Charlotte (Allison Williams, Girls, Get Out) is a musical prodigy.  Enrolled in the elite Bachoff Academy where students are hand-picked for their talent, she is destined to become a legendary cellist. Family obligations put her career on hold and 10 years later, Charlotte is ready to reclaim her life.  She reconnects with the school dean Anton (Steven Weber, Channel Zero), and is invited to Shanghai to judge a competition along with the school’s newest star, Lizzie (Logan Browning, Dear White People). The two women soon learn they are fans of each other’s work and become inseparable.  When Lizzie falls mysteriously ill, both their worlds change forever.

Charlotte (Williams) in Shanghai

There’s a fine line you walk when reviewing The Perfection because it presents a unique timeline that catches you off guard, making it difficult to navigate around many a spoiler. What I can say is that the film is exactly what a fan of Asian extreme cinema would enjoy, and Shepard parlays the themes, style and body horror of Asian extremity in an exciting way for North American audiences. He does so not because the film sets the scene in Shanghai or because there are Asian actors, but by using the tone and beats so often used in Asian extreme cinema. Shepard has mentioned in interviews The Handmaiden and Oldboy by Park Chan-wook as inspirations, and I also get a Sion Sono or Takashi Miike vibe as well. The story starts subtly, lulling the audience with romance and kinship that’s sexy and not gratuitous, then landing an unexpected roundhouse kick to our plot expectations. We’re sent reeling just enough to collect ourselves and follow along for the ride.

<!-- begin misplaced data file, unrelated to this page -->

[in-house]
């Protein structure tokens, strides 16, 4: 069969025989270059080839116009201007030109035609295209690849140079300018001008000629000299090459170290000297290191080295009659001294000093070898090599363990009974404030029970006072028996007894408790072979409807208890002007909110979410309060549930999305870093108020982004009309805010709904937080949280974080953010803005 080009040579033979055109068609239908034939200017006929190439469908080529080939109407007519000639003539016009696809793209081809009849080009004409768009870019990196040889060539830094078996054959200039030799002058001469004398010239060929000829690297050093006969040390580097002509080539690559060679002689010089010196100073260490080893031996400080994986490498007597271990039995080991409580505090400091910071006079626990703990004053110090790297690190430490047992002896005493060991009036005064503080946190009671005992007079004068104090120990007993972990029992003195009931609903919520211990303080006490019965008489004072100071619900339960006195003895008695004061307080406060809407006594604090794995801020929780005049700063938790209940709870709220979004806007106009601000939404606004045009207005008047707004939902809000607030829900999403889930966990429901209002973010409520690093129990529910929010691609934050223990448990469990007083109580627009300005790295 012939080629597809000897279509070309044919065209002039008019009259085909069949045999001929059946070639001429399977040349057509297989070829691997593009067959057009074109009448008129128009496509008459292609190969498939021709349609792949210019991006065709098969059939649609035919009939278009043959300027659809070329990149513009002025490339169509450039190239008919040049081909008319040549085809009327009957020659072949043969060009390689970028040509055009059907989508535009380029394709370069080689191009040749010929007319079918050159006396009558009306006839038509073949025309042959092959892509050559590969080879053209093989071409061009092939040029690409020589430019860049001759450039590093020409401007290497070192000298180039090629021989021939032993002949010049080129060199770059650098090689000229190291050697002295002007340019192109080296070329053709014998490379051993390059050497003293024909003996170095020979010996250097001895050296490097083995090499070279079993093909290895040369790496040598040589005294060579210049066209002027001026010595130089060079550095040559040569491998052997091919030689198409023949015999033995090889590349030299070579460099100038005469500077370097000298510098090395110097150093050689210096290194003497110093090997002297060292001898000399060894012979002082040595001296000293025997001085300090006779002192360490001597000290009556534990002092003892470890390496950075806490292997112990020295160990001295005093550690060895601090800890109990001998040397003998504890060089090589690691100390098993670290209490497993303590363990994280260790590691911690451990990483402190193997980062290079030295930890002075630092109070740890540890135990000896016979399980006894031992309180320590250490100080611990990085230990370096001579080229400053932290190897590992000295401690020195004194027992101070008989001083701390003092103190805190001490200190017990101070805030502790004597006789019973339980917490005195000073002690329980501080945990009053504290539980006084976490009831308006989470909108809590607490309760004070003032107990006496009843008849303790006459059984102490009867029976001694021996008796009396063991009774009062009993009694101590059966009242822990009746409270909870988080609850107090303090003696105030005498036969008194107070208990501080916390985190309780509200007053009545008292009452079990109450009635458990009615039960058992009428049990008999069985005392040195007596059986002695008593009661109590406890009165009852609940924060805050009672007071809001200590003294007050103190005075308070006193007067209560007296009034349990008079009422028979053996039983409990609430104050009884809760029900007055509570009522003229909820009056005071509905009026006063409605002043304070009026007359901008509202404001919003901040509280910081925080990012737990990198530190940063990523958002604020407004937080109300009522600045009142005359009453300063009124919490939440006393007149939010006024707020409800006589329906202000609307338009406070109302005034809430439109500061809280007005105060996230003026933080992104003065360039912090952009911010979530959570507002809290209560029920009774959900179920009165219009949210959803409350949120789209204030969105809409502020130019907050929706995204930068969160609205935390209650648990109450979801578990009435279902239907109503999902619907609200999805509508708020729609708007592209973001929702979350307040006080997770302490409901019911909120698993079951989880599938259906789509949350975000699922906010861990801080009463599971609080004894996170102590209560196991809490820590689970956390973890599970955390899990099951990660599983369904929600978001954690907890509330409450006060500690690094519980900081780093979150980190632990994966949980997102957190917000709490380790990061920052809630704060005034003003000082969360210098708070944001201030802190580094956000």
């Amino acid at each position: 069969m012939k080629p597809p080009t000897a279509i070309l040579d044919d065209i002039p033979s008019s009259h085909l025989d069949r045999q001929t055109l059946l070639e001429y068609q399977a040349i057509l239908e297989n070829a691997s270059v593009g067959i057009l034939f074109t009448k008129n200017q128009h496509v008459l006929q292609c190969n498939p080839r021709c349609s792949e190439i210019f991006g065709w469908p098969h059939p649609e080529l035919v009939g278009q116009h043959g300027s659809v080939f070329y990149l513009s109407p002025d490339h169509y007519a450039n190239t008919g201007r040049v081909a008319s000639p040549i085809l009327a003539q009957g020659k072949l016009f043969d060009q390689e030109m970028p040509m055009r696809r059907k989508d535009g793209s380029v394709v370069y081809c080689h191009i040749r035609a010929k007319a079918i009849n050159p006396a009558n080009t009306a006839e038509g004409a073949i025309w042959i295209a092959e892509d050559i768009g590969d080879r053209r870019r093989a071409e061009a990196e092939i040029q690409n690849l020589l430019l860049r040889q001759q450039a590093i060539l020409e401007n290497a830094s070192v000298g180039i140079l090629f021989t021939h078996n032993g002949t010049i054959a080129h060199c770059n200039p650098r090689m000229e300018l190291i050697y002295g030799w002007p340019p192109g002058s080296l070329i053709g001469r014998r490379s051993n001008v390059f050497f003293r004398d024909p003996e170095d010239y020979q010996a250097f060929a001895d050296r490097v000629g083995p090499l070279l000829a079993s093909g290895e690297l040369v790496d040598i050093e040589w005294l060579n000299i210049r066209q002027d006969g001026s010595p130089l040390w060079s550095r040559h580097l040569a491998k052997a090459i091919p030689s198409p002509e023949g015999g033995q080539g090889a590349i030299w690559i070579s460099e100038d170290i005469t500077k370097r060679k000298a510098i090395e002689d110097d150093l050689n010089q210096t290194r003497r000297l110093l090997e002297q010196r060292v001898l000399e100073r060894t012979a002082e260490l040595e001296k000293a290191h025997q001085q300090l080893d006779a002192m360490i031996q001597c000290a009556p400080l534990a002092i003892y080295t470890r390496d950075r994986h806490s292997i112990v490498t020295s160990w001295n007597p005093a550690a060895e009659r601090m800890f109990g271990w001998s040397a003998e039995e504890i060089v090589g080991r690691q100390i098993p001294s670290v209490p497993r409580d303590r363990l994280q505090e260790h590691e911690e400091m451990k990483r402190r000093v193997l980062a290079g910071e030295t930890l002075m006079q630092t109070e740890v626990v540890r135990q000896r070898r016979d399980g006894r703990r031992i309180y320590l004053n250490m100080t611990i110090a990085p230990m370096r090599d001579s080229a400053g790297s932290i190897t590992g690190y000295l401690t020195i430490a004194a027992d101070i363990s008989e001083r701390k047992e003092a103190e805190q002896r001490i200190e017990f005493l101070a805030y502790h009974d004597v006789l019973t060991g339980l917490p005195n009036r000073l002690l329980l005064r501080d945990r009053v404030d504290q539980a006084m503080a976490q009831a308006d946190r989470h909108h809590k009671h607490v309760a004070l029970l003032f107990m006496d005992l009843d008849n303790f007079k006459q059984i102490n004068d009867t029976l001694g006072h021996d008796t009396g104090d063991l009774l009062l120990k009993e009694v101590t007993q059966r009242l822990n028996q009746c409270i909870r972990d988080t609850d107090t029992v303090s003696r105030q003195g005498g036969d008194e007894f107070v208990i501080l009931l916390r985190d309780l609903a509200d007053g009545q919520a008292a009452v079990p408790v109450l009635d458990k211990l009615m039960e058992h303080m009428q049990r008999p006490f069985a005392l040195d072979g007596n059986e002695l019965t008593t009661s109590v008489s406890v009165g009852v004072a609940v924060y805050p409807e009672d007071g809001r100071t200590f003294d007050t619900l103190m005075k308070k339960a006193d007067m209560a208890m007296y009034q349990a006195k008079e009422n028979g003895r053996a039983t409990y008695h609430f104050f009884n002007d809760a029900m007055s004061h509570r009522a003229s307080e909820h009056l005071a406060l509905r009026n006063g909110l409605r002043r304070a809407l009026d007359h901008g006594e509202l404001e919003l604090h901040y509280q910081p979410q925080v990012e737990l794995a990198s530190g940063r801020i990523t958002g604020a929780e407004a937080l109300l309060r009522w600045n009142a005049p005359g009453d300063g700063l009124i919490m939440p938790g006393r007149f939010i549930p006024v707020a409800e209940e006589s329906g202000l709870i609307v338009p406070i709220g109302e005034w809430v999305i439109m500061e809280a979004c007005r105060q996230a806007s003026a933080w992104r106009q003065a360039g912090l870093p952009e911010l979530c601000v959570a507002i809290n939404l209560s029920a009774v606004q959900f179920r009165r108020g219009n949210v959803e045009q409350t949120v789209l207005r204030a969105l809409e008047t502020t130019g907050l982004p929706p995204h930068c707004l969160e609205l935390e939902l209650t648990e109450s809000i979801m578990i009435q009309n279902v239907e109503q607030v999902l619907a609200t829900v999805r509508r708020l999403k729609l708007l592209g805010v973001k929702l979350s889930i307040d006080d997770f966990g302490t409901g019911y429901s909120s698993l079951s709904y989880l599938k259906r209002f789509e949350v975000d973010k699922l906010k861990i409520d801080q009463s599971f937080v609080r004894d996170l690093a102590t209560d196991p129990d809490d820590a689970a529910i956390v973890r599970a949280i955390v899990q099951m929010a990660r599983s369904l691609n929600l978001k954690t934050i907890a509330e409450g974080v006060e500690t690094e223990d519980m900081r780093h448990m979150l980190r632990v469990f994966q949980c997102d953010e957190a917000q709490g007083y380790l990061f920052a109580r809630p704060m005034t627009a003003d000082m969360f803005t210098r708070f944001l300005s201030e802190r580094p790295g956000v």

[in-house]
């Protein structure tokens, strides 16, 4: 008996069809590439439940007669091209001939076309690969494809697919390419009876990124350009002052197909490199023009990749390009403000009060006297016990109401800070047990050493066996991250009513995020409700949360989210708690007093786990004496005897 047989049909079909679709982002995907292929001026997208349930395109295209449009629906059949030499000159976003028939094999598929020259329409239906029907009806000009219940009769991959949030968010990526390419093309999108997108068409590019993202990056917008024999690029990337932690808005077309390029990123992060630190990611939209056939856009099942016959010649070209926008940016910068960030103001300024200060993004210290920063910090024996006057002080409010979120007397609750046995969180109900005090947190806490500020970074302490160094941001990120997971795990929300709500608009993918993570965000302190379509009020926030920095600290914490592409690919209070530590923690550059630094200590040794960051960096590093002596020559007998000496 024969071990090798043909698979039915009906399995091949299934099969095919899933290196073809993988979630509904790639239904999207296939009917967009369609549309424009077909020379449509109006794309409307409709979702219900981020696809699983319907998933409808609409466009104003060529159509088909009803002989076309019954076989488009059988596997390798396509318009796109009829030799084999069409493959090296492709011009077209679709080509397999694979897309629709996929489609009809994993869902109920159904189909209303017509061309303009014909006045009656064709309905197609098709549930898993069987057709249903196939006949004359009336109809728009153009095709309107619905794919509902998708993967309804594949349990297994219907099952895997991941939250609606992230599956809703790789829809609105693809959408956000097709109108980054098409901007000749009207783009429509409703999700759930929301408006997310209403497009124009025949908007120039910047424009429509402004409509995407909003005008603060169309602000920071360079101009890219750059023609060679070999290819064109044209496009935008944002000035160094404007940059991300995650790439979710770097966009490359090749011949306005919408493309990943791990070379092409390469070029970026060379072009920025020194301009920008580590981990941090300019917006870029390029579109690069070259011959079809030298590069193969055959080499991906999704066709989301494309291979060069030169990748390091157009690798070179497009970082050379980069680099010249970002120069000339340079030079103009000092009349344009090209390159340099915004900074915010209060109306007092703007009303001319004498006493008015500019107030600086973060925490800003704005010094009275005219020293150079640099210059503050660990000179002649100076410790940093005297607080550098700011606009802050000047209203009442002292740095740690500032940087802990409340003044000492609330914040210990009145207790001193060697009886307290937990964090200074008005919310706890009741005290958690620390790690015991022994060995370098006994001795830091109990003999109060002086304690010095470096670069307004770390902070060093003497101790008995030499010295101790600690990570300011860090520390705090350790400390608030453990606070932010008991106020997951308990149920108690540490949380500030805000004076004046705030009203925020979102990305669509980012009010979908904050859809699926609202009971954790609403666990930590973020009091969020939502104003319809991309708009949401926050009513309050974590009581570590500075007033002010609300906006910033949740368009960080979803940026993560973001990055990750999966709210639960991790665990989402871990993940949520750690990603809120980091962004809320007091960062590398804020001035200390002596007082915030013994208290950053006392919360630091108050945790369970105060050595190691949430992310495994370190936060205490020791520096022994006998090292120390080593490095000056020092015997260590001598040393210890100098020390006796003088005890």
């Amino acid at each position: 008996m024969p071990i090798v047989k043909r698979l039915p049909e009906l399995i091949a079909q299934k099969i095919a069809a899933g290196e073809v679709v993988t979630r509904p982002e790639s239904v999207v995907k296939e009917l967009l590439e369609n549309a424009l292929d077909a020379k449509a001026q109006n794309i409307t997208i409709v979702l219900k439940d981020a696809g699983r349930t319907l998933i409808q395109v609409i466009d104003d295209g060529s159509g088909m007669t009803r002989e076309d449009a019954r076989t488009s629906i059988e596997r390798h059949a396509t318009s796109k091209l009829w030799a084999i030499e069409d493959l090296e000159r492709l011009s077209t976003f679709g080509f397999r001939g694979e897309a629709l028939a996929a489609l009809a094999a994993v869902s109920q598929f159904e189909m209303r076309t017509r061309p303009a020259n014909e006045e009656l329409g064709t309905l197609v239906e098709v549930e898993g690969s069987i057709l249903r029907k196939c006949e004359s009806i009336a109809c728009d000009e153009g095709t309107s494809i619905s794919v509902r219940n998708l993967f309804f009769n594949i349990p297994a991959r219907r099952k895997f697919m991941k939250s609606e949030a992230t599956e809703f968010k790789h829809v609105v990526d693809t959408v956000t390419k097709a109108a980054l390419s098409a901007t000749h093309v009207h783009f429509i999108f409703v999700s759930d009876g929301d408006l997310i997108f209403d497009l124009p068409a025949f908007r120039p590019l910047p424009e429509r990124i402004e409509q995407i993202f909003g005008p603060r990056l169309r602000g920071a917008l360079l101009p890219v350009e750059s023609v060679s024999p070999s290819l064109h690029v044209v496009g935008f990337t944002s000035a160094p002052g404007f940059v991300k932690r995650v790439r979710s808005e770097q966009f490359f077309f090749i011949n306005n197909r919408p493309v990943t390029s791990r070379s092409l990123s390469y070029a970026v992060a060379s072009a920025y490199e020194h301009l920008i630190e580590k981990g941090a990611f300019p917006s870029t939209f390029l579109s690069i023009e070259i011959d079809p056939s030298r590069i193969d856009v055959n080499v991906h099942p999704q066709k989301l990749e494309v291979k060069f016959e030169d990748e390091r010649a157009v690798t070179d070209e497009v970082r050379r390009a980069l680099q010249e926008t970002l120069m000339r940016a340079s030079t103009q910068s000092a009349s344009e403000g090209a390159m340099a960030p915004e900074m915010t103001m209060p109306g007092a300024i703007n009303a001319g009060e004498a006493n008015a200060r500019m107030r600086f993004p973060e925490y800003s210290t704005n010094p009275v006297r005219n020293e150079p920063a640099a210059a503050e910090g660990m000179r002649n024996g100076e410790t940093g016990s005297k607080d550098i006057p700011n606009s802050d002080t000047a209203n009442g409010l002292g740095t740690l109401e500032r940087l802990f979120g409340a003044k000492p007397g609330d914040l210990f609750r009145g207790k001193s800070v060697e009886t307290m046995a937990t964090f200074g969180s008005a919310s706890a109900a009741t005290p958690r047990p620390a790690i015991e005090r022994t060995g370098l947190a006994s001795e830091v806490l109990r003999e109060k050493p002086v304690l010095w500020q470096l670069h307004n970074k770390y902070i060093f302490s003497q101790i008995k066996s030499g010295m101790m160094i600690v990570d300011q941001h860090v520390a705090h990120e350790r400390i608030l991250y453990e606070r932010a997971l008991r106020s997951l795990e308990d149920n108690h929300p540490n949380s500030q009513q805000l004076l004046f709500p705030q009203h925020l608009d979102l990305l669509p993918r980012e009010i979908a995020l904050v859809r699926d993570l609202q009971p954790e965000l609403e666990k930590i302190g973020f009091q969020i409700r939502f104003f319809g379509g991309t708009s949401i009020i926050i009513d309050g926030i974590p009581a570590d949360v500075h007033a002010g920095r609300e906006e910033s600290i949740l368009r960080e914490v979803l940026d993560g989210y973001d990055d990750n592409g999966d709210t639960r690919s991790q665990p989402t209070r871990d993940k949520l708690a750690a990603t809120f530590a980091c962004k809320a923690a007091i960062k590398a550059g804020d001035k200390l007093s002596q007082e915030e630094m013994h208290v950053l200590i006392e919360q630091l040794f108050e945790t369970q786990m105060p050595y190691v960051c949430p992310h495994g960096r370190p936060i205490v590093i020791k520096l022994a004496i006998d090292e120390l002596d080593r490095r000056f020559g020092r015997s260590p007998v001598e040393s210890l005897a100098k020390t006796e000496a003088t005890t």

Both women were made for the all-American girl role; Williams, who played the awful Rose in Get Out, is perfect as Charlotte with her fresh looks and innocence versus Browning’s appeal as the more worldly and tougher of the two. It works well, especially since they’ll need to draw on their opposite bad girl/vulnerable selves later. They both reportedly learned how to play the cello as well, to make their performances believable, and their chemistry is undeniable.

The haunting music was composed by Paul Haslinger, former member of Tangerine Dream, the band so beloved for their numerous film scores, so there’s some major musical street cred involved. I also love that Nicole Snyder and Eric C. Charmelo who both mastered complicated plots for the TV series Supernatural, were on the writing team. Their skill at dealing with intertwining plot threads is well used here.

Lizzie (Browning) and Charlotte (Williams) play together.

Shepard’s The Perfection ultimately captures the intricate web women must navigate for success, the weight of societal expectations, and what women have endured to achieve it minus the male gaze-y tropes. Be prepared for abuse, full-on gore and a whole lot of twists and turns. It’s mandatory to endure all of it for one of the most bizarre, violent and satisfying finales I’ve seen in a long time.

The Perfection is streaming now on Netflix.  Let it be the salve for you jaded horror fans out there.